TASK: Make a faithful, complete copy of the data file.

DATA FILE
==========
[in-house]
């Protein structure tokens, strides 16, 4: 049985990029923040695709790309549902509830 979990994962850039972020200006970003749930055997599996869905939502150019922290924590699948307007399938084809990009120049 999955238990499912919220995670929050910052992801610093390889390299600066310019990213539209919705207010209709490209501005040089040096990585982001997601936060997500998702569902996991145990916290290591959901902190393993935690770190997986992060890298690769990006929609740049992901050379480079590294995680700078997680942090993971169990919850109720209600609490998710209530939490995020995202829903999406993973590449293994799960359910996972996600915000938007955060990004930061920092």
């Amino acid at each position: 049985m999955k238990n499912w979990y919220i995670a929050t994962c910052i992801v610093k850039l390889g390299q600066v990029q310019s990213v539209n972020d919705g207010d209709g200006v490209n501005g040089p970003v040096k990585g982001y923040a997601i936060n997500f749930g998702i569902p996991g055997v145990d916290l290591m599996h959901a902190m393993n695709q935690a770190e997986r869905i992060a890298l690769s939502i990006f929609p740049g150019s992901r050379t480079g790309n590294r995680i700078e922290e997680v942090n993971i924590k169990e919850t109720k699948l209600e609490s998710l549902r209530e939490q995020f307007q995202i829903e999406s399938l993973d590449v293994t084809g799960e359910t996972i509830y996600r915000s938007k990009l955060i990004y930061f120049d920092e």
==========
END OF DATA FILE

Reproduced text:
[in-house]
């Protein structure tokens, strides 16, 4: 049985990029923040695709790309549902509830 979990994962850039972020200006970003749930055997599996869905939502150019922290924590699948307007399938084809990009120049 999955238990499912919220995670929050910052992801610093390889390299600066310019990213539209919705207010209709490209501005040089040096990585982001997601936060997500998702569902996991145990916290290591959901902190393993935690770190997986992060890298690769990006929609740049992901050379480079590294995680700078997680942090993971169990919850109720209600609490998710209530939490995020995202829903999406993973590449293994799960359910996972996600915000938007955060990004930061920092």
């Amino acid at each position: 049985m999955k238990n499912w979990y919220i995670a929050t994962c910052i992801v610093k850039l390889g390299q600066v990029q310019s990213v539209n972020d919705g207010d209709g200006v490209n501005g040089p970003v040096k990585g982001y923040a997601i936060n997500f749930g998702i569902p996991g055997v145990d916290l290591m599996h959901a902190m393993n695709q935690a770190e997986r869905i992060a890298l690769s939502i990006f929609p740049g150019s992901r050379t480079g790309n590294r995680i700078e922290e997680v942090n993971i924590k169990e919850t109720k699948l209600e609490s998710l549902r209530e939490q995020f307007q995202i829903e999406s399938l993973d590449v293994t084809g799960e359910t996972i509830y996600r915000s938007k990009l955060i990004y930061f120049d920092e």